• Richard Hughes, Christian America and the Kingdom of God. I finished this a few weeks ago, but haven’t had time to finish my review, so wanted to include it here. Hughes gets right to the point: the notion of a Christian America propagated by many, particularly on the evangelical right, has little or nothing to do with the biblical portrait of the kingdom of God. Hughes spends a lot of time tracing the kingdom of God in scripture—a helpful reminder, to be sure—but perhaps more valuable for me was his rehearsal of evangelical history showing how the idea of Christian America developed as it did.

What are you reading?


“It’s bad enough that we make fruitcake and bourbon fudge for God. Our main job is singing.”

So said a monk on videotape shown to incoming retreatants at the Abbey of Gethsemani in Trappist, Kentucky. I was one of those retreatants, having arrived that Monday afternoon in mid-October to begin my first week-long sojourn at a monastery. What was I hoping to find? Other than the usual reasons anyone has for getting away—rest, relaxation—I wasn’t quite sure. I knew that the retreat would be undirected and mostly silent, something that had enormous appeal. I looked forward to finding out what it would feel like to have 4-5 days of uninterrupted time in a monastic setting, participating with the monks in praying the daily hours. Although I had no expectations of receiving a beatific vision or hearing the voice of God in my ear, I wanted to enter into the experience as fully as possible, hoping to deepen my relationship with God in some way. 

What did I find? To keep this brief, let me simply point you back to the quote at the beginning of this post. When they pray the daily hours, the monks are singing/chanting the psalms; they are singing the psalms on behalf of the world to the one who was, who is, and is to come at the end of the ages. I find this inexpressibly beautiful.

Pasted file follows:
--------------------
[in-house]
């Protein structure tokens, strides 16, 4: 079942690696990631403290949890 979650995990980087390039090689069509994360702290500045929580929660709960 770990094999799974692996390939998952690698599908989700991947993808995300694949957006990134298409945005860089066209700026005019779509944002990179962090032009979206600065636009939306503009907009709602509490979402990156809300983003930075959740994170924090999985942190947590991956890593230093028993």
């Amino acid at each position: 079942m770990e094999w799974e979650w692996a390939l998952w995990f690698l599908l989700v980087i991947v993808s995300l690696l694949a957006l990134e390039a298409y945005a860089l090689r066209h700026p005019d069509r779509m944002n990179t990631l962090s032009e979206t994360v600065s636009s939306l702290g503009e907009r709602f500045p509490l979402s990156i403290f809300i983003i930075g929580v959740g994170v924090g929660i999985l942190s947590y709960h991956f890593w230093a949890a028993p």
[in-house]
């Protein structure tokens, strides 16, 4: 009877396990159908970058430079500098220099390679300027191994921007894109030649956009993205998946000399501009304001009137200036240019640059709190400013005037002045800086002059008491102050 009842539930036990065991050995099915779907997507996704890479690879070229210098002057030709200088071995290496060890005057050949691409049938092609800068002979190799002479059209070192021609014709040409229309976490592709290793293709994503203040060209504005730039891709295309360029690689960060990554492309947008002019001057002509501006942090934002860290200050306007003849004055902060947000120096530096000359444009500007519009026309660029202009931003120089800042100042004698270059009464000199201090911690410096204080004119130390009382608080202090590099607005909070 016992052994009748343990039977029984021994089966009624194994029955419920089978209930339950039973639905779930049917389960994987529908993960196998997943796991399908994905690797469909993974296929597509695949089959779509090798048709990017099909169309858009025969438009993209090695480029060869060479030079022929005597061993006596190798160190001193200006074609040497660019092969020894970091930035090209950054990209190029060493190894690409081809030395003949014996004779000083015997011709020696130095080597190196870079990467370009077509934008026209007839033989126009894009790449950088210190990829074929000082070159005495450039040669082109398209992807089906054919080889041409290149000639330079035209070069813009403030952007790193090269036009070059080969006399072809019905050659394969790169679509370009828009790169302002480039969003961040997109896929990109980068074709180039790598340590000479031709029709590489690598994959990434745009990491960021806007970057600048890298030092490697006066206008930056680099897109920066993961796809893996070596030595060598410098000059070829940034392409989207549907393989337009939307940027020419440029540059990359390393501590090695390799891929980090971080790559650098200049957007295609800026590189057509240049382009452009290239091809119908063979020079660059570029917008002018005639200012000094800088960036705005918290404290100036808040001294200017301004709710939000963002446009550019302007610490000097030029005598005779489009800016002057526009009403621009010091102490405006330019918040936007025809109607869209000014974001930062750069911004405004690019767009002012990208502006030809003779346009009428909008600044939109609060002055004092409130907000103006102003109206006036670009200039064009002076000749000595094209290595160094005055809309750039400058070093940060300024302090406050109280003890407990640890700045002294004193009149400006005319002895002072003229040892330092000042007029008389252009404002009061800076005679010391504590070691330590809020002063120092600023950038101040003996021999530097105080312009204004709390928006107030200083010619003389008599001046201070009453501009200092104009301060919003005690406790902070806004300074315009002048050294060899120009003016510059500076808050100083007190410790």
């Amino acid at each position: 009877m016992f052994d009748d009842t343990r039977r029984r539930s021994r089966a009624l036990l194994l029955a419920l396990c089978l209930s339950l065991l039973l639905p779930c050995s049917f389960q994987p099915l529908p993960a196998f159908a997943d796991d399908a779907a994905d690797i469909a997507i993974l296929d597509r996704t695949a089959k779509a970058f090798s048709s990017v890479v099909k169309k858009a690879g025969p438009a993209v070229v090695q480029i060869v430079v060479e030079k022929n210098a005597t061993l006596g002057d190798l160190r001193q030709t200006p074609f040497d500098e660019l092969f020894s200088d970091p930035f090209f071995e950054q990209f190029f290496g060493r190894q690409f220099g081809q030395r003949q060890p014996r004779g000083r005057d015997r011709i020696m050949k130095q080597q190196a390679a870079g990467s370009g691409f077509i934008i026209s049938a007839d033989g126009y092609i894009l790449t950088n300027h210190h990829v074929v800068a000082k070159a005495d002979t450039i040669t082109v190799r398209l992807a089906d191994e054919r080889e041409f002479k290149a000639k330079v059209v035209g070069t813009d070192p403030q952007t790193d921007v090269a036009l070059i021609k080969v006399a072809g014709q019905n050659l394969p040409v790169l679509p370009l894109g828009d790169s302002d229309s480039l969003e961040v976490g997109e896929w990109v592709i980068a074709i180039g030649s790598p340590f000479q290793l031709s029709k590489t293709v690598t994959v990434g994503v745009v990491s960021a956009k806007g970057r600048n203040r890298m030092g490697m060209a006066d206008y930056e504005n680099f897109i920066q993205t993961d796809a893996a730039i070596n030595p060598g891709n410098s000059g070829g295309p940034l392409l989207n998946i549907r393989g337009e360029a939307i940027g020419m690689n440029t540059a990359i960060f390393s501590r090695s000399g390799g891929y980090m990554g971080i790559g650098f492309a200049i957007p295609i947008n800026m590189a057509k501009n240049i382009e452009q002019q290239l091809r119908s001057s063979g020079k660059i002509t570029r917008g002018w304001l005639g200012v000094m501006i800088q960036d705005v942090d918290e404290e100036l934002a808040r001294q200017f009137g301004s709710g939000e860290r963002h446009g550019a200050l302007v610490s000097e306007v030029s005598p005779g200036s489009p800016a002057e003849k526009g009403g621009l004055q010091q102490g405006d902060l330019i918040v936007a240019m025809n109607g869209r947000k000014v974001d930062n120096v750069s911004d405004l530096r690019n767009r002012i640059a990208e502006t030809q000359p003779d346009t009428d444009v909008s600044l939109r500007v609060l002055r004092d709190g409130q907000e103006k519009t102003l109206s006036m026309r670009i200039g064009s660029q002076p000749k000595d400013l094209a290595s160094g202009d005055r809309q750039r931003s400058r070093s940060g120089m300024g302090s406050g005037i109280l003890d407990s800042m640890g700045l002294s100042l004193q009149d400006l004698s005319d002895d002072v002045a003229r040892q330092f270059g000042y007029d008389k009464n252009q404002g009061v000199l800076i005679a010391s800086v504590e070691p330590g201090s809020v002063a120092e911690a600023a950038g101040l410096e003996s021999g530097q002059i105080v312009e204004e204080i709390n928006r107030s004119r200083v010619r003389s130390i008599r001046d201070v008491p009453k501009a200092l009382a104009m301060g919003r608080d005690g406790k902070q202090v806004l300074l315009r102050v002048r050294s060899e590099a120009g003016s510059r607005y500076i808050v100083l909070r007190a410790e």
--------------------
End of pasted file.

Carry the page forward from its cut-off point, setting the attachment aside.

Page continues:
The other thing to notice about the quotation is the wry, self-deprecating sense of humor. Here is what, weeks later, I realized I most needed—and received—from the retreat: a monk’s view of the world. Monks, more than most, are in a position to withdraw from the world not for the sake of escaping it, but to have a proper perspective on it.

This lesson comes out quite clearly in Jon Sweeney’s book Cloister Talks: Lessons from My Friends the Monks (Brazos, 2009). I picked up the book because Sweeney relates conversations he’s had with monks from 3 Trappist monasteries, including Gethsemani. I did not set aside time to speak to a monk on my retreat (other than listening to talks given by the guestmaster), so the book gave me the opportunity to get the inside perspective on a life I had only glimpsed.

What quickly becomes apparent is that one shouldn’t romanticize the monastic life. The monks certainly don’t. As Sweeney relates, the full range of human experience, of life and death and joy and sorrow, takes place in the monastery. But there, in the context of a life devoted to communion with God, in the conscious cultivation of a life of simplicity, beauty, and mystery, all the things we tend to give lip service to, like authentic friendship or love or the meaning of work, seem to take on a richer, fuller cast.

The monks are there to help us remember what’s important. In their set-apartness and in their hospitality I found resources to help renew my life in the world. Does the monastic life not show us, in miniature, what the Christian community is to be for the world?